University of Maine officials said Wednesday that they expect to cut $8.5 million from the school’s $242 million budget the year ending June 2016 without layoffs or eliminating any academic programs.

The latest budget proposal would cut $3 million from academic affairs, but it also includes $1 million to hire new faculty in key areas. Other major cuts would include $1.1 million in administration and finance and $450,000 from the president’s office.

Despite the deficit, Orono officials noted that enrollment and credit hours are up this year, boosting tuition revenue, particularly from out-of-state students who pay nearly three times the in-state rate and now make up 26 percent of all undergraduate students. Out-of-state students made up 37 percent of last fall’s freshman class, up from 21 percent in 2010.

The budget also includes money for additional hiring and investment in certain “signature and emerging programs” that are top academic priorities for the school, and an increase of $5 million for scholarships and tuition waivers for certain groups. Overall, student aid is at $44.4 million, up from $29.5 million five years ago.

“The $8.5 million cut is in part because we’ve made the decision to invest,” said Provost Jeff Hecker.

Last year, 57 faculty members retired, but school officials have approved hiring only 47 faculty positions, a net loss of 10.


Last year, then-UMaine President Paul Ferguson balanced the $249 million budget by using almost $1 million in emergency system funds and cutting about $10 million by leaving positions vacant and laying off about seven non-faculty employees.

All seven campuses in the system are in the process of finalizing their budget proposals for the fiscal year ending June 2016. The board of trustees will review them in March and approve a final systemwide budget in May.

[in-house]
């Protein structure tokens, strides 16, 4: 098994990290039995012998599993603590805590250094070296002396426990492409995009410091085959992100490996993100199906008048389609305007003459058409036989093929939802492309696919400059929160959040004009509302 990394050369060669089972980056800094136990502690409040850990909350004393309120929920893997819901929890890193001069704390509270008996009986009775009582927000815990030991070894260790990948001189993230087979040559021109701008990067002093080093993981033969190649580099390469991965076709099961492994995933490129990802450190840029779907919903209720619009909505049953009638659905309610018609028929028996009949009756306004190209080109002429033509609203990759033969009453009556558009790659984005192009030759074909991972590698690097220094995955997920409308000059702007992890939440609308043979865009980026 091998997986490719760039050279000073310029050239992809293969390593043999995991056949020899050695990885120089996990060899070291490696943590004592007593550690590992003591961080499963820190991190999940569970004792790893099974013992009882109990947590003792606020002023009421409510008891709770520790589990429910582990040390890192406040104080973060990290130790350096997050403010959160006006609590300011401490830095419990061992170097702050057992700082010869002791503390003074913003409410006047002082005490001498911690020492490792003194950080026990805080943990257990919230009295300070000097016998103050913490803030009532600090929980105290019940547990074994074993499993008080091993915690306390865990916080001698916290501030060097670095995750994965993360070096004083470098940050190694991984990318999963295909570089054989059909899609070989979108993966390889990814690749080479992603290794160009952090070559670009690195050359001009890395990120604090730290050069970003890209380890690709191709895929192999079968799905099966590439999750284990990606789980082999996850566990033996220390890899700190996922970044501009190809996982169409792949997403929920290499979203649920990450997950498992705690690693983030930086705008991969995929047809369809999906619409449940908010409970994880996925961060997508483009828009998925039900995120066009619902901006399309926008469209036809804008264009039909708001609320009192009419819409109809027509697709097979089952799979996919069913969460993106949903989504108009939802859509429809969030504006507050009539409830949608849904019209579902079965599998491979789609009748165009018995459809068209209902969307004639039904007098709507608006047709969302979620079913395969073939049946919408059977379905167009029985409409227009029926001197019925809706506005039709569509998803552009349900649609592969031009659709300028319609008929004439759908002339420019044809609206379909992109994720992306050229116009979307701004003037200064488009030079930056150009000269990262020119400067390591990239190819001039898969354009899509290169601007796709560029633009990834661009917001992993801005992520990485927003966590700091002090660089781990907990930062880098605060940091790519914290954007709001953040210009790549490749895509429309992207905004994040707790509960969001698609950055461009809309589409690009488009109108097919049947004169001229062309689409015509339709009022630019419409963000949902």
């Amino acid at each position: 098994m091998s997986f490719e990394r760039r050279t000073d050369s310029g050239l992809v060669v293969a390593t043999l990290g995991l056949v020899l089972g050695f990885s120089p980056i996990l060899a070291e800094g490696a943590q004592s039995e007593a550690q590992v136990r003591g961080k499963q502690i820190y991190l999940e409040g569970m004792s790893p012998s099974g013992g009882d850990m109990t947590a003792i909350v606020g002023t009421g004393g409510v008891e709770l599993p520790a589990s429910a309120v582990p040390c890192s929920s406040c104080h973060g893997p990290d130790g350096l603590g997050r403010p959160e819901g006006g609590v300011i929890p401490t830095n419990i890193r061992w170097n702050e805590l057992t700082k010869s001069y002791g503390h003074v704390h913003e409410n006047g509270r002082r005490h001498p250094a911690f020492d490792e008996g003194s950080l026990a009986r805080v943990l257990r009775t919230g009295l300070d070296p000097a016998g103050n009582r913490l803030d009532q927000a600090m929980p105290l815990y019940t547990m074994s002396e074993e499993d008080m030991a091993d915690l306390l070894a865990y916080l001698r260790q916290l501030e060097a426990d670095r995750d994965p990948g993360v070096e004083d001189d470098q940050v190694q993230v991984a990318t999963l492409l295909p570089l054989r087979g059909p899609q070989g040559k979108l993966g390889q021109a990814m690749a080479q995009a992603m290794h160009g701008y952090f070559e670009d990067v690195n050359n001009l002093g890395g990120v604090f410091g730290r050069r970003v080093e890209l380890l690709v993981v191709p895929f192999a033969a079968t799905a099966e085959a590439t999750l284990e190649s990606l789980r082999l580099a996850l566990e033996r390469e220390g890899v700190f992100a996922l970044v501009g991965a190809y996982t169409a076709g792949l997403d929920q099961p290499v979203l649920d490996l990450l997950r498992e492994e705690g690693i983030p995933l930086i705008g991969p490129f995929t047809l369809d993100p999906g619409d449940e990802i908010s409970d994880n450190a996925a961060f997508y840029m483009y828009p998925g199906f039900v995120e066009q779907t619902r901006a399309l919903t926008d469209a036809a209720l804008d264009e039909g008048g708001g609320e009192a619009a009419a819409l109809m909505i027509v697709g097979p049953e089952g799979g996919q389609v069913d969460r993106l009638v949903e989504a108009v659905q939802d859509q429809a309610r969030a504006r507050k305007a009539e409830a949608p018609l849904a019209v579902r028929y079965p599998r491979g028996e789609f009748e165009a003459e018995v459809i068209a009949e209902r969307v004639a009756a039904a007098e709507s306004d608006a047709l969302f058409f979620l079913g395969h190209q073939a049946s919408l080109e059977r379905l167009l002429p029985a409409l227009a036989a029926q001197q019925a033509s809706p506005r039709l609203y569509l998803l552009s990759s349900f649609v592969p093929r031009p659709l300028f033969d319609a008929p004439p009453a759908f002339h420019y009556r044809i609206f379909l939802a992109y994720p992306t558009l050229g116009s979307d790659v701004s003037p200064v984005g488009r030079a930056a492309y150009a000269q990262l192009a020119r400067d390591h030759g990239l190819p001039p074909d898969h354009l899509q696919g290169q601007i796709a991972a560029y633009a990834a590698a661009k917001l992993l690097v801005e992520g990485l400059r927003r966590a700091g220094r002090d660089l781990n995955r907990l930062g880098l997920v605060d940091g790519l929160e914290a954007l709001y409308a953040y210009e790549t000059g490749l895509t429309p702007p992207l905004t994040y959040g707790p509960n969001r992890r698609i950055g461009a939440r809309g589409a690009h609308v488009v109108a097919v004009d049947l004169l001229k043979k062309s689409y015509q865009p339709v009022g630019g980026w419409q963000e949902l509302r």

At the University of Southern Maine, President David Flanagan announced a plan last fall to close his school’s expected budget gap of $16 million in part by eliminating 50 faculty positions and closing two academic programs.

Last year, USM used $7 million in emergency funds to help close a $14 million gap in the school’s $134 million budget for the fiscal year that began July 1.

For years, the system has faced budget deficits, which officials say are the result of flat state funding, declining enrollment and three years of tuition freezes.

The governor’s proposed budget, unveiled last week, would increase state funding for the system by 1.7 percent, from $176.2 million to $179.2 million, for the fiscal year ending June 2016; and by 1.93 percent, to $182.6 million, for the following fiscal year.


Ryan Low, UMaine’s vice president for administration and finance, said Orono’s projected deficit increased $1.5 million since last October, largely because of costs associated with shifting one-time Orono employees in IT, human resources and certain back office positions to the university system office. Those positions at all seven campuses are being centralized in an effort to end redundancy, streamline services and cut costs.

Those changes are part of an overhaul plan to close a projected $69 million systemwide deficit by 2019. In the most recent budget approved in May, officials cut 157 positions and used $11.4 million in emergency funds to close a $36 million deficit in the system’s $529 million budget for the year. In recent years, all seven campuses have made deep cuts to staff, not replaced retired faculty, put off capital improvements and cut sports teams.

Staff Writer Noel K. Gallagher can be contacted at 791-6387 or at:

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